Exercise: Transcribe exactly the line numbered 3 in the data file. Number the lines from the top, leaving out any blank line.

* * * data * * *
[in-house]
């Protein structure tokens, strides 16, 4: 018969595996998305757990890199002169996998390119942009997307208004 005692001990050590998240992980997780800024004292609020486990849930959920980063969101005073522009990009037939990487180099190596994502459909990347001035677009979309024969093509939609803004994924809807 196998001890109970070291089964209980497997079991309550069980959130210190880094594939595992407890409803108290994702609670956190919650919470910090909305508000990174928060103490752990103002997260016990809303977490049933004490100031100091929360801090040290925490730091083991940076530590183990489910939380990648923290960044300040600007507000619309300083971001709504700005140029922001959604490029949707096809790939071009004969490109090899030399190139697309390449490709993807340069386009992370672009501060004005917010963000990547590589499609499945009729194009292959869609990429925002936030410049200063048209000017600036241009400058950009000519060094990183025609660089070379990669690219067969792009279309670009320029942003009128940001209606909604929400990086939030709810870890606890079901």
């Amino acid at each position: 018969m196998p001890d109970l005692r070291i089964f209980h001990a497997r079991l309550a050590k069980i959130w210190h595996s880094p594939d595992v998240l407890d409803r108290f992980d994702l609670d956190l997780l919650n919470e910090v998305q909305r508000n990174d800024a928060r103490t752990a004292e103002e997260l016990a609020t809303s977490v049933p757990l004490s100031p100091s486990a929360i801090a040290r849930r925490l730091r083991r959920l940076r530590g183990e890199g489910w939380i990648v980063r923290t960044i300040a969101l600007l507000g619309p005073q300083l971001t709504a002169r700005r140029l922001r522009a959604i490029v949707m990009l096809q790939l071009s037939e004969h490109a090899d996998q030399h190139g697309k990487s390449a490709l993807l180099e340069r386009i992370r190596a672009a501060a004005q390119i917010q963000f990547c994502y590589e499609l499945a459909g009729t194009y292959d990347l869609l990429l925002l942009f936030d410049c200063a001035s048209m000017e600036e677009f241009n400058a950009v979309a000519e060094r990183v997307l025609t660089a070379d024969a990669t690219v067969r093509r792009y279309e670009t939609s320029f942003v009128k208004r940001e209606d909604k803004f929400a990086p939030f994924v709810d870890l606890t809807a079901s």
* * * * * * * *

């Amino acid at each position: 018969m196998p001890d109970l005692r070291i089964f209980h001990a497997r079991l309550a050590k069980i959130w210190h595996s880094p594939d595992v998240l407890d409803r108290f992980d994702l609670d956190l997780l919650n919470e910090v998305q909305r508000n990174d800024a928060r103490t752990a004292e103002e997260l016990a609020t809303s977490v049933p757990l004490s100031p100091s486990a929360i801090a040290r849930r925490l730091r083991r959920l940076r530590g183990e890199g489910w939380i990648v980063r923290t960044i300040a969101l600007l507000g619309p005073q300083l971001t709504a002169r700005r140029l922001r522009a959604i490029v949707m990009l096809q790939l071009s037939e004969h490109a090899d996998q030399h190139g697309k990487s390449a490709l993807l180099e340069r386009i992370r190596a672009a501060a004005q390119i917010q963000f990547c994502y590589e499609l499945a459909g009729t194009y292959d990347l869609l990429l925002l942009f936030d410049c200063a001035s048209m000017e600036e677009f241009n400058a950009v979309a000519e060094r990183v997307l025609t660089a070379d024969a990669t690219v067969r093509r792009y279309e670009t939609s320029f942003v009128k208004r940001e209606d909604k803004f929400a990086p939030f994924v709810d870890l606890t809807a079901s």